As an adolescent, Billy Abbott was preoccupied with having crushes on the wrong people: a lusty librarian, his stepfather, the wrestling star at his all-boys prep school. John Irving's newest novel, In One Person, is narrated by adult Billy as he looks back on life and shares the details of past relationships and sexual encounters, the books he read, the places he traveled, and tender moments and conflicts between his family members. Fans of Irving will find the usual subjects--wrestling, New England, writers and sex--but also another good story with likeable, and very human, characters. Check Our Catalog 
In this new book, local author Alan Lightman brings us a new rendition of the creation story. This time the story is being told through the eyes of God. Constantly barraged by his meddling aunt and uncle, Mr. G creates multiple worlds and universes out of the void. Lightman provides as much scientific info as he does spiritual in this whimsical take on creation. Check our Catalog 
In the pre-dawn hours of a summer day, a carful of post-wedding revelers hits and kills a young girl on a dark country road. The accident reverberates throughout the lives of the driver (under the influence) who was driving without headlights and never saw the girl, the front seat passenger (also under the influence) who did see the girl in time but failed to point her out to the driver, the rear seat passengers, and the bride who let them leave her wedding reception knowing they were in no state to travel. This nuanced novel follows a motley group of flawed human characters into the subsequent 25 years of their lives, with careful and convincing attention to the subtle and not-so-subtle impacts on their relationships, work and life choices. Check Our Catalog 
In Island, Aldous Huxley suggests the possibility of using a psychedelic to enhance transcendental experience, spirituality, and consciousness. But in his Brave New World soma serves to illustrate how psychopharmacological enhancement can be dehumanizing. Is there a middle ground? Stein (a practicing psychiatrist and medical school professor) tackles a large number of important ethical, philosophical and moral questions relating to this issue. What is the distinction between the use of psychiatric medications for therapy versus enhancement (so-called “cosmetic psychopharmacology”)? Is there a rationale for using psychotropics to optimize psychological well being even in the absence of disorder? And how does one define a psychiatric disorder? Is it a necessary and sufficient condition or is it a category reflecting particular social practices, a social construct? Stein offers an integrated cognitive-affective approach to how we think about science, language, and medicine drawing insights from a host of authorities from Plato to Wittgenstein. A 58-page bibliography provides a gold mine for further study. Get this title through interlibrary loan .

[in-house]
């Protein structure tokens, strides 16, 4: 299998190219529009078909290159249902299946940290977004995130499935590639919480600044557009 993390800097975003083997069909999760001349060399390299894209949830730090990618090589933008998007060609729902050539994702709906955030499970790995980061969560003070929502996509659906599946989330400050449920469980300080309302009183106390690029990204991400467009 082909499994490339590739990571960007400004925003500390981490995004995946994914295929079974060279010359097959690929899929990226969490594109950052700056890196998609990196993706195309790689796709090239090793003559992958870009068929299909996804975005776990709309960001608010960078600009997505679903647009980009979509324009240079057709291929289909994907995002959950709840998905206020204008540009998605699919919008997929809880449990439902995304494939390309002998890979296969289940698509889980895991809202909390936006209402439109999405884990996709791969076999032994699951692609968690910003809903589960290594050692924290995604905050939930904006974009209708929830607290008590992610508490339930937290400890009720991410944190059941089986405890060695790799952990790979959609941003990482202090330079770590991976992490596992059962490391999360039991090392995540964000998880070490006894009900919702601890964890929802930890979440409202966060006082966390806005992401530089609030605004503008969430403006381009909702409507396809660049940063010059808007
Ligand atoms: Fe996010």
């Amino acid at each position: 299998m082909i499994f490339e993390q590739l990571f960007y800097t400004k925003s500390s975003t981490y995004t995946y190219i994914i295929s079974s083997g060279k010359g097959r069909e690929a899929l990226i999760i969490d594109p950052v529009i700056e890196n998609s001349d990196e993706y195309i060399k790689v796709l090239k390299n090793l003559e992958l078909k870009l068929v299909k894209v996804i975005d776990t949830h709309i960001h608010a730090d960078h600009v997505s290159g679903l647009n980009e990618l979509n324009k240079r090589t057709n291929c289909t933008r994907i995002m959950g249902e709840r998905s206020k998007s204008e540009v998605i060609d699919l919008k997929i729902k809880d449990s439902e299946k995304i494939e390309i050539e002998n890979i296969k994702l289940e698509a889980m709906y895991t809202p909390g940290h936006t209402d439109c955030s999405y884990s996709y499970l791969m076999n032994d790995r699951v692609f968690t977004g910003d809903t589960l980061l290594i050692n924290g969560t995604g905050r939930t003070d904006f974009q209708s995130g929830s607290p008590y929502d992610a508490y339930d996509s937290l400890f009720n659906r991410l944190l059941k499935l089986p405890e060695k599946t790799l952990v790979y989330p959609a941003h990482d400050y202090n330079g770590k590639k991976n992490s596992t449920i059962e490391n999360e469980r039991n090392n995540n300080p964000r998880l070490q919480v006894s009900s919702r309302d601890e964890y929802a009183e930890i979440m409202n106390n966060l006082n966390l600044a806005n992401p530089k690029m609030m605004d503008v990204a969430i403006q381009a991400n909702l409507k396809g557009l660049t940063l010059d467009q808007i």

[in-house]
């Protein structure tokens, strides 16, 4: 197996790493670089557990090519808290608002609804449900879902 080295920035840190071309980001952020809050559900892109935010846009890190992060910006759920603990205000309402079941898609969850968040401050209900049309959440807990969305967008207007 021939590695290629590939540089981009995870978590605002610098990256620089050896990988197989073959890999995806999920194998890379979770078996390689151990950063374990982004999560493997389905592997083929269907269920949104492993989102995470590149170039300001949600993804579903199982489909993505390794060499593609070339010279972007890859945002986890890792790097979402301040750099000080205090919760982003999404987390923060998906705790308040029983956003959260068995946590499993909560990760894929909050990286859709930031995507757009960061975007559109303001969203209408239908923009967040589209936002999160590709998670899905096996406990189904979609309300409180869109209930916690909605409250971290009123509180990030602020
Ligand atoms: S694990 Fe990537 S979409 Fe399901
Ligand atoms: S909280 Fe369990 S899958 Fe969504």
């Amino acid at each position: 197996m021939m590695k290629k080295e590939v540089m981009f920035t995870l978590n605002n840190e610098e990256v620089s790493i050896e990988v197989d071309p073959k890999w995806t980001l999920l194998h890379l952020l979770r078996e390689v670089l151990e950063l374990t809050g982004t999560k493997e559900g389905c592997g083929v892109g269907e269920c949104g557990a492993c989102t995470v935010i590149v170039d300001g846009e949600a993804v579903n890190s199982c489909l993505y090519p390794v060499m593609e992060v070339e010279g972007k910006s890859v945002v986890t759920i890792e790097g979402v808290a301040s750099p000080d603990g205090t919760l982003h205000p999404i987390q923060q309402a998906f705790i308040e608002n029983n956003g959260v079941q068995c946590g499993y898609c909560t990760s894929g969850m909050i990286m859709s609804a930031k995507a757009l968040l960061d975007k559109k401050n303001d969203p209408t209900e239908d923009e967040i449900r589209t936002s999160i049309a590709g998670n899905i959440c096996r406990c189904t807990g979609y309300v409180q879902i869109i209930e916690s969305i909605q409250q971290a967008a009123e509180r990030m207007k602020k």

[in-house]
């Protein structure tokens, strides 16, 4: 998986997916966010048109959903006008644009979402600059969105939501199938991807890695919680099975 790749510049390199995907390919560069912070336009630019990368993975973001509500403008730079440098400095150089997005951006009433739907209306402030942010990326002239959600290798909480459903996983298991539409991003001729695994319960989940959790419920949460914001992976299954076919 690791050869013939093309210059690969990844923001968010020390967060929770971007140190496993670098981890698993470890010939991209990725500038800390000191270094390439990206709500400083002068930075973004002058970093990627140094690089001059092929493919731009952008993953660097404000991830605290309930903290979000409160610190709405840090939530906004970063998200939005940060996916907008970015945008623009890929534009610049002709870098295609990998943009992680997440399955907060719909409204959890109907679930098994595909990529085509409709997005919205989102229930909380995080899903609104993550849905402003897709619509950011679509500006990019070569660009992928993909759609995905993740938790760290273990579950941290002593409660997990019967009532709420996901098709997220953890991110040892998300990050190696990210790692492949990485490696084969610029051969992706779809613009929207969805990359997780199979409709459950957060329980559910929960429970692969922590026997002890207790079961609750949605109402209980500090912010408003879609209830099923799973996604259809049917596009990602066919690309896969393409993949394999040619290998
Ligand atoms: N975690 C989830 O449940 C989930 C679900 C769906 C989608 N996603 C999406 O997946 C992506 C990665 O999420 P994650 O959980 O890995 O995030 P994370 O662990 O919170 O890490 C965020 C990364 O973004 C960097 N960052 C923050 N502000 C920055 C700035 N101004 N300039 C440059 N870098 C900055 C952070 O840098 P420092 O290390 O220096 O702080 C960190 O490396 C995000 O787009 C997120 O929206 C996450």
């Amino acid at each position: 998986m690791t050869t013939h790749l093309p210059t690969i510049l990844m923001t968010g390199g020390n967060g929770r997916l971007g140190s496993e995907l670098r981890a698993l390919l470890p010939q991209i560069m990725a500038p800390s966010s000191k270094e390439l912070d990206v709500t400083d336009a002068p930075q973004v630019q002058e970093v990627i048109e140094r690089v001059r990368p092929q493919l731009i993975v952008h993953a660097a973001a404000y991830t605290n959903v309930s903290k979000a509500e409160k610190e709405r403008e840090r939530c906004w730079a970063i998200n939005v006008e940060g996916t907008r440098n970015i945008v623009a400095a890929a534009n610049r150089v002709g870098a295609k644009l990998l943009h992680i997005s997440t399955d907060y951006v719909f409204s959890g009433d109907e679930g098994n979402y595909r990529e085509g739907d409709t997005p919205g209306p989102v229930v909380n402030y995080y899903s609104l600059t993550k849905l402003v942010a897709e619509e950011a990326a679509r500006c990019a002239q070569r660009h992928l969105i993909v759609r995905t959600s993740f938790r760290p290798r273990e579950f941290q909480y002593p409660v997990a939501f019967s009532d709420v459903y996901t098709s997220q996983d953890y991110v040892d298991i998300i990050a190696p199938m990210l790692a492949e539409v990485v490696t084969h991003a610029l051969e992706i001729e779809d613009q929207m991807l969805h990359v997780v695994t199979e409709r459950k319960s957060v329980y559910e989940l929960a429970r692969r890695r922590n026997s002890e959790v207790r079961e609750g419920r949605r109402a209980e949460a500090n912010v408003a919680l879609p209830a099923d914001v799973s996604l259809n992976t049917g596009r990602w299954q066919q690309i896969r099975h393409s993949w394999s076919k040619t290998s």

Hodder’s clever and complex steampunk reimagining of 19th century London has it all. Sir Richard Francis Burton and his diminutive side-kick poet Algernon Swindburne take on villainous Technologists with visions of bigger and better machines, Eugenicists who have plans to develop weird modified animals, and Rakes in hedonistic defiance of all social propriety. Charles Darwin, Florence Nightingale, Charles Babbage and Isambard Brunel all make appearances. In the middle of this exhilarating romp a strange red eyed apparition wearing spring-loaded boots and crackling with blue-flamed electricity—the legendary Spring Heeled Jack—is on a mission to erase a stain on his family’s history. Eccentric, tongue-firmly-in-cheek, fast paced and most light hearted, this is a terrific page turner. Check our Catalog .